Thursday, April 11, 2013

Headlines of Yesterday

This sounds like one of the saddest situations to come out of the whole too small to succeed, indeed too small to even get your name in a story which ends with 'the gunman dead.' This guy did not take some child hostage, he took 5 young -- tough -- trained -- firemen, hostage. 

Nor did the negotiations with a swat team last long, but I don't know, maybe they had to move in.  The thing is -- he wanted his electric power turned back on, in his home which was being foreclosed on. We are wired to everything in this world. And I can imagine the panic, the aggravation, the rage, the sense of undeserved injury, that man felt. And our being able to put ourselves in his place is an aspect of how we are all wired into the larger world.

But  what is the logic of hostage taking? This sense of being in a corner and trapped, okay. But adding a mind to a physical animal, how do you get to the point where it makes any sense to hold another person prisoner to exchange for your demands being met? Why would you think they would carry through on any promises some negotiator made? Apart from anything else, promises made under duress are not binding. And then there is the statistically significant outcome wherein you are gunned down like a dog.

All this points to the fact  hostage taking shows a great faith in the logic of the mind. A faith in words, a belief in the things you learned in school. That is one conclusion to draw from the actions of hostage takers: I have this, if you want it, you must give me such and such. That this is fantastically out of touch merely means that the logic of the hostage taker is ordinary.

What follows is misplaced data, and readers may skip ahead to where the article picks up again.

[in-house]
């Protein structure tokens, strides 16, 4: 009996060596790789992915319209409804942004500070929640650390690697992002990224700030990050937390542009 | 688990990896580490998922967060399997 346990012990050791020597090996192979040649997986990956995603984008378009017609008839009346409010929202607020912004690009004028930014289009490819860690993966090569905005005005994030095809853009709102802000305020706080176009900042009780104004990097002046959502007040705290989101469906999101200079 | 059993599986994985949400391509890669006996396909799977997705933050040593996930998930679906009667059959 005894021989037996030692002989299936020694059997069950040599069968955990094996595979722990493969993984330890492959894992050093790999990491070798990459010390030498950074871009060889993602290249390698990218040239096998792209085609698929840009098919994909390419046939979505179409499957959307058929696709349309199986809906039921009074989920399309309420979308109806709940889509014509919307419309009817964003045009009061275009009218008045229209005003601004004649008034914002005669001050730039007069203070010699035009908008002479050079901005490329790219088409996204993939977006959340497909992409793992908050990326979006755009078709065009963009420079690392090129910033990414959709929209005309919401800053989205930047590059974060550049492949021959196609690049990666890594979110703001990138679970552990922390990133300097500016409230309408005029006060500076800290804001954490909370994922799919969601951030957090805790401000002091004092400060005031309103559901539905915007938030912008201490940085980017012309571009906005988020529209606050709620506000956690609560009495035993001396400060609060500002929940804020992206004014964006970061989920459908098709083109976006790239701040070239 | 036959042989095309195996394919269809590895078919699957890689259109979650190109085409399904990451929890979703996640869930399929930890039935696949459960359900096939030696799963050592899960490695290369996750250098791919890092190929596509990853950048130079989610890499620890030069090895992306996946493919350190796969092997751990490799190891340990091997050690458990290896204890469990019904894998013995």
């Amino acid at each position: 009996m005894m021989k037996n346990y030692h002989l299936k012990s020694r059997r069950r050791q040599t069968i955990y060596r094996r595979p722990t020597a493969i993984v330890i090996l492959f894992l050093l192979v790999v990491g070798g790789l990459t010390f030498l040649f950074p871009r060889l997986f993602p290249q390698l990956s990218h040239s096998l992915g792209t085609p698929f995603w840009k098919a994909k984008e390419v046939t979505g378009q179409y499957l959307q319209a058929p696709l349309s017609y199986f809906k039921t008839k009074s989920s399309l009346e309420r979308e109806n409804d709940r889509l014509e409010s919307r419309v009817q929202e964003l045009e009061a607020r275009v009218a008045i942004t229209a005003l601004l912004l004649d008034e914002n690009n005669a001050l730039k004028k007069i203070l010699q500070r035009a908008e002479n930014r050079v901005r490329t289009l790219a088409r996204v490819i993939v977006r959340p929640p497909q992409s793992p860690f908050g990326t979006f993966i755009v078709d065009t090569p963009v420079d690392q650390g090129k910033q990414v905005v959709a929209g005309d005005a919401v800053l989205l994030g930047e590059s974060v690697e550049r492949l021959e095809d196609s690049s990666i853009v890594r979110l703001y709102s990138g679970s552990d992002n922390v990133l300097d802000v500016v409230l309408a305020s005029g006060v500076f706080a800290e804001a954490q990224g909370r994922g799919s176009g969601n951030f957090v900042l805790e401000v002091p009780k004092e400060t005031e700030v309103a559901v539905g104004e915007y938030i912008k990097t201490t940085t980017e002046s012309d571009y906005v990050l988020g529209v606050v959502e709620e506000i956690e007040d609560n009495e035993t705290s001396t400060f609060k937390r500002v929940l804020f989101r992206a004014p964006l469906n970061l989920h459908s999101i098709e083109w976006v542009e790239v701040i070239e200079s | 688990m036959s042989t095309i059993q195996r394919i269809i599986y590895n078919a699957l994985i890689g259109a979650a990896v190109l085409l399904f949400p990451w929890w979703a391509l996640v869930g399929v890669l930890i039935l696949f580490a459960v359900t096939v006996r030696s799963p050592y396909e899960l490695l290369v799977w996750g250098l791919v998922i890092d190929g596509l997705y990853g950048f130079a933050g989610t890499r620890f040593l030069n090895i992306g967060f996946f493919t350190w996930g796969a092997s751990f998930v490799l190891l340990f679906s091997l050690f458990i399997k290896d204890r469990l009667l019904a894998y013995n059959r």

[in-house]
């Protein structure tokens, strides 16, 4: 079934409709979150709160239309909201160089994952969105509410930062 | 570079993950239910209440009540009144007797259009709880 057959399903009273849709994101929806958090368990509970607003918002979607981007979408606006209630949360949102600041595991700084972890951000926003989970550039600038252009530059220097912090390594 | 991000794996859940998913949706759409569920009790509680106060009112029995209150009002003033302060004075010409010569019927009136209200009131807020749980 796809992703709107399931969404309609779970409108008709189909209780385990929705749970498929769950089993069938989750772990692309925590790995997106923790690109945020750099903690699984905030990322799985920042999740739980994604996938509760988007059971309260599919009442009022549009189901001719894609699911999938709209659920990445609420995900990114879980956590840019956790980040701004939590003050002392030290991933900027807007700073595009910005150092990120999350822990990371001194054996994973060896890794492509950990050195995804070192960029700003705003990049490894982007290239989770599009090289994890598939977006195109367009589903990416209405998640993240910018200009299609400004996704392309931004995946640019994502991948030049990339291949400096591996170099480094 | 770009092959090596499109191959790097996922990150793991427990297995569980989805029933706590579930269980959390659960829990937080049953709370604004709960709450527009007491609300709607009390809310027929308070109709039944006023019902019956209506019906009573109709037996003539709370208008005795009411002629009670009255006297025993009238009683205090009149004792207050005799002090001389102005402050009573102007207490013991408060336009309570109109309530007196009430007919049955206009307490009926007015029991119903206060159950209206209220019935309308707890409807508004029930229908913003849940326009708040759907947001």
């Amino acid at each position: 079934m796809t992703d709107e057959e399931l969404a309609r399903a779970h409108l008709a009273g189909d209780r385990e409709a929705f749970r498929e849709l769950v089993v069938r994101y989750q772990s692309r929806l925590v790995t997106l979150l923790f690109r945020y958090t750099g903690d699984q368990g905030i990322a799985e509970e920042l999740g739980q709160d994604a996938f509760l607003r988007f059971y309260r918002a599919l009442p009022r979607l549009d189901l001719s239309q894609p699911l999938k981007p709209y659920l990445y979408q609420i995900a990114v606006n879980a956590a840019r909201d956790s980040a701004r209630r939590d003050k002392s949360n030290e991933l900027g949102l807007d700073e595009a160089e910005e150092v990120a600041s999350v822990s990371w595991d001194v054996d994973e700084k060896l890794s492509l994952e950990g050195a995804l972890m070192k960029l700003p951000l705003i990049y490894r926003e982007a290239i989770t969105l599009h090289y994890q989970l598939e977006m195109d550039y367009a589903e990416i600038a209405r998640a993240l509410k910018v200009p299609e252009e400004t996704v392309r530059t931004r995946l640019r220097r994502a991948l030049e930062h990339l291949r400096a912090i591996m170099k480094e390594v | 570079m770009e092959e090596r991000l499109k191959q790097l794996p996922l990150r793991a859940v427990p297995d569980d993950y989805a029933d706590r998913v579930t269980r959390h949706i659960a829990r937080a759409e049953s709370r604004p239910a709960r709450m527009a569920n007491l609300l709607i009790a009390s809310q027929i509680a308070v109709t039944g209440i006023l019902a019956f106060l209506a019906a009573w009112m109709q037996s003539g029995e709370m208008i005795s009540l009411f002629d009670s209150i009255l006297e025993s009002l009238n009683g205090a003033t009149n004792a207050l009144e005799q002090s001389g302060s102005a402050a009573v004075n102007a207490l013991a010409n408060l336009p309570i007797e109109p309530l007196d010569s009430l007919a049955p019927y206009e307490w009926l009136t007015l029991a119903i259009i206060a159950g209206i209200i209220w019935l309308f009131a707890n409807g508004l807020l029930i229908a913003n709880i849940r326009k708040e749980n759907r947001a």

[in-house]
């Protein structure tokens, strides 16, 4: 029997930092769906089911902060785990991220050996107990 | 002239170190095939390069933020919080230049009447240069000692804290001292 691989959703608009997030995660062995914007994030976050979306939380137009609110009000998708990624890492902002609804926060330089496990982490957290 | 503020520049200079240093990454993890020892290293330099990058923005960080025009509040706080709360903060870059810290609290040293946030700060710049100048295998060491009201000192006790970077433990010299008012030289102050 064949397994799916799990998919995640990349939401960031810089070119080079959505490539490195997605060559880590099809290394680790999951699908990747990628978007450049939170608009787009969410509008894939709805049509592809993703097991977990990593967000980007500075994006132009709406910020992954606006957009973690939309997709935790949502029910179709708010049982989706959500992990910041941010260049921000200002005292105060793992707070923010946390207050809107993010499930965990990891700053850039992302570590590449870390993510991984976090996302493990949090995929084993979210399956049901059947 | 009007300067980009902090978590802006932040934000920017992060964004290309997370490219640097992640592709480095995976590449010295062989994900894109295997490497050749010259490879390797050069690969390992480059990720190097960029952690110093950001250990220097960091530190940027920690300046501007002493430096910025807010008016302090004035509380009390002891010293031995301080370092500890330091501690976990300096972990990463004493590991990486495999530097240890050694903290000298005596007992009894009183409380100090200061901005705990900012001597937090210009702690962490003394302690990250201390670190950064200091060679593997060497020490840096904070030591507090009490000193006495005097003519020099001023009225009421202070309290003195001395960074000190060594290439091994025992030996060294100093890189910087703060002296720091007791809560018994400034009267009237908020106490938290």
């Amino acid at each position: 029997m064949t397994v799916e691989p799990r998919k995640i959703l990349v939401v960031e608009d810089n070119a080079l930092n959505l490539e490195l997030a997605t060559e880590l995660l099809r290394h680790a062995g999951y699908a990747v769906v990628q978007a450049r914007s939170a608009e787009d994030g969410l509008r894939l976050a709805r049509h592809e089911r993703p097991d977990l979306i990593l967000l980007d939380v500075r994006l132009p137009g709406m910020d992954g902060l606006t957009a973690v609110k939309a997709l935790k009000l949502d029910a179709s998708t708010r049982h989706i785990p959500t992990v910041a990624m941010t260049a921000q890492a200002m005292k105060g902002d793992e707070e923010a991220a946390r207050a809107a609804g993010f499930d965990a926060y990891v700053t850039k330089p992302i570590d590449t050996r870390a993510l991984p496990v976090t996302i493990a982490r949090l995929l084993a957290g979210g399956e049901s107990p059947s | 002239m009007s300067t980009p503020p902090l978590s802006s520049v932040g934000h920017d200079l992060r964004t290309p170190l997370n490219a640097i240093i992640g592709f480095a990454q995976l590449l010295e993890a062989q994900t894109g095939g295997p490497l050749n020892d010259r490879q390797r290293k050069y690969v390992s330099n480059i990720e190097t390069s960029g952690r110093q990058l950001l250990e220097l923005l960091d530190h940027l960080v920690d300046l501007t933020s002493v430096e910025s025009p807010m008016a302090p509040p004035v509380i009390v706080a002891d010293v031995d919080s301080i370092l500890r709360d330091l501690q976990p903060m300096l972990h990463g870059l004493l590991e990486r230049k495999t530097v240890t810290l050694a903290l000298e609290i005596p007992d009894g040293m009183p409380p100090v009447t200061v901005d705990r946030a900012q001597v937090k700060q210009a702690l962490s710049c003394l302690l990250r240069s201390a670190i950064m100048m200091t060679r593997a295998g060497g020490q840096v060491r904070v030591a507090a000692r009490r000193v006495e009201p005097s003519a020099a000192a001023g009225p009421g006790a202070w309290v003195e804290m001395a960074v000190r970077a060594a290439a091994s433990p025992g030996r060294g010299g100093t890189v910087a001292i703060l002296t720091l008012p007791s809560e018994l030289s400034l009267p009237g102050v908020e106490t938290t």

No doubt many will say he was irrational. Well sure, but what does that really explain? There is something else to be gleaned. It may be that we see a subterranean logic at work here, a hormonal wisdom, which is just, out of step with the times. Because for millenia fleeing was a sensible, and often used, tactic. Jan Cox, mystico-philosopher of the last century, pointed out that for the first time in history, there is now, no place to flee to.  When there were woods to hide you, and far valleys where the only sure thing was, that your enemies could not find you, there was a horizon of some kind of freedom for the sturdy. The logic of the man pushed to desperate measures may rely on this ancient knowledge,a forlorn but not irrational, knowledge.